Nik Spyratos

Do you really need your photos in 4K?

Table of Contents


  1. Install ffmpeg and imagemagick
  2. Run this to output a list of the (soon to be old) video files
find . -type f -name "*.mp4" -exec echo "rm \""{}"\""  \; >> Files_to_be_deleted
  1. Run this to compress your videos
find . -type f -name "*.mp4" -exec ffmpeg -i {} -vf scale=1280:-2 -c:v libx265 -crf 30 {}.newlycompressed.mp4 \;
  1. Run all the rm commands from the Files_to_be_deleted file from step 2 (may need to do this manually if you have issues)
  2. Run this to rename the compressed video files back to the original name (requires zsh, search for how to do this with mmv otherwise)
autoload zmv
zmv '(**/)(*).newlycompressed.mp4' '$1$2'


I was decluttering some of my old files, and noticed some funny old videos I took of friends, my girlfriend, etc. What stood out to me was these videos being in the realm of 300MB for a 2 minute video. Sounds like such a waste to me. Then I thought about a lot of the photos I've taken over years. 10MB plus for some of the larger and more complex ones!

What is the value here: Having a high quality photo of a place/time/person, or the memory that that photo brings back?

For the majority of people, and the majority of the media content they create, I think it's squarely the latter. So if I don't care about being able to see a rock in 10 pixels vs 5, I might as well run all my media through optimisation and downscaling.

Being a techie I can do this in a somewhat automated fashion, and for free. The part I can't do is fiddle around with getting the commands just right to do the job. Luckily, I'm not the only one who has tried to do this sort of thing, so there's usually an article or StackOverflow post lying around for it.

Optimising Videos

There is nothing as powerful as ffmpeg here. Luckily for us it's free and available on any platform.

Based on this SuperUser answer, in the top directory of what I want to optimise, the following should be able to do this recursively in any subdirectory:

find . -type f -name "*.mp4" -exec ffmpeg -i {} -vf scale=1280:-2 -c:v libx265 -crf 30 {}.newlycompressed.mp4 \;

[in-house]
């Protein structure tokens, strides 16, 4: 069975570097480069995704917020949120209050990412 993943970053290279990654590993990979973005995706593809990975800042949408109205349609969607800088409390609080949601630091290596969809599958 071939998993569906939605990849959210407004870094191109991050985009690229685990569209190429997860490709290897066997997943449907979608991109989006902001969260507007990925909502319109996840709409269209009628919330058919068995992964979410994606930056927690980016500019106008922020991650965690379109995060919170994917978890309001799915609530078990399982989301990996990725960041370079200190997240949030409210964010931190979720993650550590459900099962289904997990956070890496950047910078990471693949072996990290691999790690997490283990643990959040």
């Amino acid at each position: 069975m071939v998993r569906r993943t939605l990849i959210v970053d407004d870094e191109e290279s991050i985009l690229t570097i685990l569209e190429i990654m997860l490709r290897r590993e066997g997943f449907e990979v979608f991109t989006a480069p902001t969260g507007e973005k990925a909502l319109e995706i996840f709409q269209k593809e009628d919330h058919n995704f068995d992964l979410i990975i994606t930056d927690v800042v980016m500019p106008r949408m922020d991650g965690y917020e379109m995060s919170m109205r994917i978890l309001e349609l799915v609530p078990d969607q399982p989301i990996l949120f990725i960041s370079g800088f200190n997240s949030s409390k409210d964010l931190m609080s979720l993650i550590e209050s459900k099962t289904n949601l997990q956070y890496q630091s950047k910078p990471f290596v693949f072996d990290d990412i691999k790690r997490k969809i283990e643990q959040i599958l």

With the caveat that since this creates a new file, we probably want to make a list of the files to remove first (run this before the one above!):

find . -type f -name "*.mp4" -exec echo "rm \""{}"\""  \; >> Files_to_be_deleted

Once the initial command is done, you can run all the rm commands from the Files_to_be_deleted file.

Then, you'll want to rename all the files back to their original name. I use zsh so I used zmv:

autoload zmv
zmv '(**/)(*).newlycompressed.mp4' '$1$2'

Figured this one out with help from here and here.

Optimising Images

For this one I wasn't sure what the right tool would be, so I just searched for recursively optimise images and found this SuperUser question asking how to do this using ImageMagick. The provided answer is for Windows, but I think I can adapt the find command used for the videos to run with ImageMagick. Of course I first need to know what the optimisation command is, so a quick search of ImageMagick Mogrify yielded this example page. With that and the SU question as my guide, I tested it on a copy of some of my photos. After the trial & error (and help from ChatGPT), here's the resulting command:

find . \( -name \*.jpg -o -name \*.JPG -o -name \*.jpeg -o -name \*.JPEG -o -name \*.png \) -size +1M -exec sh -c 'magick mogrify -resize 40% -quality 89 "$1" && echo "Processed $1"' sh {} \;

This command does the following:

For a test image of around 4.5MB (a 3648 × 2736 image from a camping trip taken on an old 10MP Sony digital camera), magick mogrify took it down to 523 at a 1459 × 1094 resolution. Still good enough to have a nice amount of detail, and at 1/9th the size! For images around 1MB (usually pictures off of my phone's selfie camera), it came down to ~150KB and still a decent resolution (1764 × 3824 -> 706 × 1530).

One thing I avoided doing was converting PNGs to JPGs, as there are some edited images where I want to keep the transparency.


My archive of photos & videos went down from 24.37GB to 3.34GB.

The ffmpeg command took several hours to complete. In the time it took, I figured out the image optimisation command (and ran it), wrote this article, and went to buy some groceries. There probably is some room for optimising or parallelising the commands further, but I didn't want to overwhelm my system while I did other things.

Image Magick wasn't happy with some of the files it got, but it worked well for the majority. Not sure if the issue was perhaps bit rot or something else.

#file storage #niksoftware